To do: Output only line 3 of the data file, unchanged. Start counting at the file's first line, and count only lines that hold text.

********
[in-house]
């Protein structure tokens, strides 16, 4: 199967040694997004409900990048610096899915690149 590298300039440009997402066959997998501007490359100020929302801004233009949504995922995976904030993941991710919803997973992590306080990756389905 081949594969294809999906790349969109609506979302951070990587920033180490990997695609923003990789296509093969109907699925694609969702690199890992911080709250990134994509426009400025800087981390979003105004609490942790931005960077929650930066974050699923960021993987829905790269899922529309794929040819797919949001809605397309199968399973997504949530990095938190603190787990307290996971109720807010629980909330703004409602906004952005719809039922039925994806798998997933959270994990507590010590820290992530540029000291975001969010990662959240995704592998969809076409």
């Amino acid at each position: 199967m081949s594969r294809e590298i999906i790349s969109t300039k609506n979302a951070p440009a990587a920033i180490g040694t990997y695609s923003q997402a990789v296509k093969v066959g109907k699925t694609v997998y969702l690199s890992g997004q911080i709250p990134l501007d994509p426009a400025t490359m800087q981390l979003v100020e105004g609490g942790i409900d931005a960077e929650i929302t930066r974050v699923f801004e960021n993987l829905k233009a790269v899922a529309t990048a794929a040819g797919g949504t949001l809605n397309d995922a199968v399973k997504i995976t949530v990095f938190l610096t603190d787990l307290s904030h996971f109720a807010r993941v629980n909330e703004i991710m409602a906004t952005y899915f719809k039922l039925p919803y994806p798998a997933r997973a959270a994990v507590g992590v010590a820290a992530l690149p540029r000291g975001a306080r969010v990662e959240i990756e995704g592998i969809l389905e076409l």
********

């Amino acid at each position: 199967m081949s594969r294809e590298i999906i790349s969109t300039k609506n979302a951070p440009a990587a920033i180490g040694t990997y695609s923003q997402a990789v296509k093969v066959g109907k699925t694609v997998y969702l690199s890992g997004q911080i709250p990134l501007d994509p426009a400025t490359m800087q981390l979003v100020e105004g609490g942790i409900d931005a960077e929650i929302t930066r974050v699923f801004e960021n993987l829905k233009a790269v899922a529309t990048a794929a040819g797919g949504t949001l809605n397309d995922a199968v399973k997504i995976t949530v990095f938190l610096t603190d787990l307290s904030h996971f109720a807010r993941v629980n909330e703004i991710m409602a906004t952005y899915f719809k039922l039925p919803y994806p798998a997933r997973a959270a994990v507590g992590v010590a820290a992530l690149p540029r000291g975001a306080r969010v990662e959240i990756e995704g592998i969809l389905e076409l």